Just got an email that I won one of the free copies of Off to Be the Wizard from GoodReads! Super excited!
Yeah, Jack is a bad guy, but his transgressions are overlooked because his name is in the title? Some old stories shouldn't be passed along.
THANK YOU! I've been complaining about the Fum/Englishman debacle since I was four.
As a kid in the 1970s, I used to watch "Ark II", a Saturday morning live-action show about a group of scientists roaming the post-apocalypse wasteland:
and later "Thundarr the Barbarian", where the destruction of civilization was shown in the opening intro:
Before that there was the "Return to the Planet of the Apes" Saturday morning cartoon:
How many of today's kids' shows have orangutans, chimpanzees, and gorillas debating whether or not to exterminate the human race? See above video, from about 2 1/2 minutes to 4 1/2 minutes. The Ape Council rules that humans
"may be hunted in the usual manner, for legitimate sport. That they may be captured alive, and used for menial labor, or as domestic pets. And for study, by our chimpanzee behavioral scientists. However, if indeed it is proven that the humanoid animals have developed language, then according Article 18 of the Book of Simian Prophecy, we will destroy them no matter what the cost might be."
Let's face it. Today's Saturday morning cartoons are not properly preparing our children to deal with the Post-Apocalypse World Order they will inherit from us.
I always wondered about that, myself. Perhaps it is pronounced "Englishmum"?
Gah! Beauty and the Beast (at least the Disney version) is just messed up.
An 11-year-old boy is rude to an old woman, and as punishment, she turns him into a monster, and says that he'll stay like that unless he can find true love within 10 years. But because that's not hard enough, she also turns everyone he knows into furniture, and makes his home as offputting as possible so that he'll never meet anyone new.
Hundreds of people suffer because one kid is rude, and it just so happens that the only woman to enter the castle in those 10 years falls in love with him, thereby saving all the innocent bystanders caught up in the witch's wrath.
I'm pretty sure the moral of GI Joe (or The A-Team, or...) is that you can fire fully-automatic weapons in a small, crowded room without anyone getting hurt.
I think it's wrong to call kids' shows for very young viewers bad, unless they are, like Boobahs. British TV has a sketch show called [Sorry, I've Got No Head], which does nothing for me but I can kind of see that if you're that age then it is like SNL when SNL was good. On the other hand, a new game called [Ludus] on the same station appears to be presented by the space Liberace who apparently steals children or something, which I haven't examined closely and really hope that I'm misinterpreting, and probably am, since Google doesn't associate it with homophobia particularly; Google knows all.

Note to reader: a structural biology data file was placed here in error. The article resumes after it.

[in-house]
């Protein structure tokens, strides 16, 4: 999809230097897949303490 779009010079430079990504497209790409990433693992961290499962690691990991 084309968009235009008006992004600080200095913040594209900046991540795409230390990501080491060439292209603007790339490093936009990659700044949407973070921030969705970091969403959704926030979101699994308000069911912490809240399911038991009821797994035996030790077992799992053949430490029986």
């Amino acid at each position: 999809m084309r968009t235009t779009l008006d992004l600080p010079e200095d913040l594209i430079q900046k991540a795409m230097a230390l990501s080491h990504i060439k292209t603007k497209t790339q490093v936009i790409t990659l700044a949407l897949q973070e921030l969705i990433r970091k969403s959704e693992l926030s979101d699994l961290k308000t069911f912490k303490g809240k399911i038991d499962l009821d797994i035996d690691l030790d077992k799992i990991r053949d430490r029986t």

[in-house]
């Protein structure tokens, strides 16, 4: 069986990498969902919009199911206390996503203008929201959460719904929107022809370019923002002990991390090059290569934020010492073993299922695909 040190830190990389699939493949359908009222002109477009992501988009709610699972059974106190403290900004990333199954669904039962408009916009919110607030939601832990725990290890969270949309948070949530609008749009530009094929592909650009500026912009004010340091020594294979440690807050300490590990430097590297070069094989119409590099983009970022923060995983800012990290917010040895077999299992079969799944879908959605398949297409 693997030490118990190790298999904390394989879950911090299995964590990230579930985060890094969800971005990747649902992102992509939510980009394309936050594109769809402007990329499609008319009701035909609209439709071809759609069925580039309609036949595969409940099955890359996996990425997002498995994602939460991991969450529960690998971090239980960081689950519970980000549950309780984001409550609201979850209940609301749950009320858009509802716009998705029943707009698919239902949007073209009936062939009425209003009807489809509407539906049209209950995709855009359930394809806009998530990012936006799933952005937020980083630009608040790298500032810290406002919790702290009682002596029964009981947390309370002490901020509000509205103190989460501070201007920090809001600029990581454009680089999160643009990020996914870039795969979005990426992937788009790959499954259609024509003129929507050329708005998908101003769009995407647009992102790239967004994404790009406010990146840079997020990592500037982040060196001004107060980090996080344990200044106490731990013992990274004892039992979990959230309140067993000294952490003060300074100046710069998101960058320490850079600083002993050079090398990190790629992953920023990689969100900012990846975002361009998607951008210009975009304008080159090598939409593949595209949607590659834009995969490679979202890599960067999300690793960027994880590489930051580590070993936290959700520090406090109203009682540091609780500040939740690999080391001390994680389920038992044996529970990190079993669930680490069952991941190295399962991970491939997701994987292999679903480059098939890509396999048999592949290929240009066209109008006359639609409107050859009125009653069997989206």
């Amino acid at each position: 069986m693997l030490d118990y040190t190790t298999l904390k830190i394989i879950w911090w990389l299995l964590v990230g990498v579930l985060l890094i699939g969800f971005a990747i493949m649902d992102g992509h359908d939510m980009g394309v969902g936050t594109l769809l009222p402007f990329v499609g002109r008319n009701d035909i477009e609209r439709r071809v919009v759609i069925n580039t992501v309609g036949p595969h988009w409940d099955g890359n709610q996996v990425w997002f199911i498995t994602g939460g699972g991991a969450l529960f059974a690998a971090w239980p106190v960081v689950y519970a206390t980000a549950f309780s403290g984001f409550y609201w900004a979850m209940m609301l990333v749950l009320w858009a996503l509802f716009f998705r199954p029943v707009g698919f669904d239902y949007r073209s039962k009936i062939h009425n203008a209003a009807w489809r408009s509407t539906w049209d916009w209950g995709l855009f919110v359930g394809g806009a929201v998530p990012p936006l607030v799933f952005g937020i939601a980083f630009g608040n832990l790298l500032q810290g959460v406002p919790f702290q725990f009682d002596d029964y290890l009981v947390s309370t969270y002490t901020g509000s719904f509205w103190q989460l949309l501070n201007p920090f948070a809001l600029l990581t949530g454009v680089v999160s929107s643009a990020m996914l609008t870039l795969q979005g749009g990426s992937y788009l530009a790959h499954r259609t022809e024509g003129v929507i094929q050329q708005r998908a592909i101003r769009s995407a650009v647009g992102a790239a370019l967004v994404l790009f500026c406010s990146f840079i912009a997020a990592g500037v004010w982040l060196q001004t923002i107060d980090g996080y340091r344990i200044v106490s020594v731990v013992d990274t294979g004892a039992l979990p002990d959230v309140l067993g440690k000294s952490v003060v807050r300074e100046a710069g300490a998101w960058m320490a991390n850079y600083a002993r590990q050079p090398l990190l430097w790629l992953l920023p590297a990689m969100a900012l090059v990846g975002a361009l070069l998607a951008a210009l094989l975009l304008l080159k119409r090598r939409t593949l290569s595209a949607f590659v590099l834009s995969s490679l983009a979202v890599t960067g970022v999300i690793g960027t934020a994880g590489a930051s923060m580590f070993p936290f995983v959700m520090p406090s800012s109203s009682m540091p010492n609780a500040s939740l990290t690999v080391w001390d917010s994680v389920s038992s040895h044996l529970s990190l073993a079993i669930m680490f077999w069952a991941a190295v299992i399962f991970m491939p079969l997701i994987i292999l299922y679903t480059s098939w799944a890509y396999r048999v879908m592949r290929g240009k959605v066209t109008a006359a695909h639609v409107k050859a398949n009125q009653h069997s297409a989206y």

A discussion of why traditional kids' stories rocked and why the modern ones tend to suck is worth several volumes of closely written prose. As is the detailing of the trend away from teaching life lessons that one needs in favor of toy commercials that render one a permanent consumer of the products sold by the teller of the story...
Everything I needed to know about dealing with other people I learned from Wile E. Coyote: if I don't like someone, I just drop an anvil on their head.
I've read many of the classic Grimm marchen in the original version (in translation). Lots of blood, mutilation and death. I would have liked to see what Disney would have done with "The Jew in the Thornbush", for example. When I realized that the stepmothers happened because the father's first wife had died in childbirth, and they (the stepmothers) knew the first wife's children could not be counted on to support her in her own old age - well, the past is a different country, and it sucks to live there.
Plus we're living in an age of resurgent quality kids shows. The kind like "Looney Tunes" that can be appreciated by adults and kids. Like "Phineas and Ferb" and "Spongebob Squarepants."
BI action figures? That'd be awesome! And the best part is, you can't ever lose Omnipresent Man or Mr. Everywhere.
Jeff, I hope that BI does merchandise like that. I would buy the shit out of collectible action figures.
The Warner Brothers cartoons of the 1940s and 1950s, particularly the Chuck Jones-directed work, were the apex (or if you prefer, the Acme) of American cultural achievement. Sure, Pinky and the Brain had their moments, but nothing since has had the memorable stories, characters and quotes. On the other hand, somebody should write a doctoral dissertation on how and why they got so bad in the 1960s.
Fee! Fie! Foe! Fum! You gotta love Basic Instructions!
Outside the US, we had Monkey, which was full of philosophical head-scratching and helped make me the wise, yet violent man I am today.
@wintermute: Beauty & The Beast, the version worth our time (NOT Disney) is a rare thing: a female maturation story, in which the maiden moves from powerless childhood to being mistress of a household.This involves learning to exert her authority over the house servants, growing up, and learning to see her husband not as a hairy scary monster, but as a man. It's worth comparing to the Persephone tale, in which she moves from being Demeter's mere appendage to being a queen in her own right (even surpassing her own mother in authority).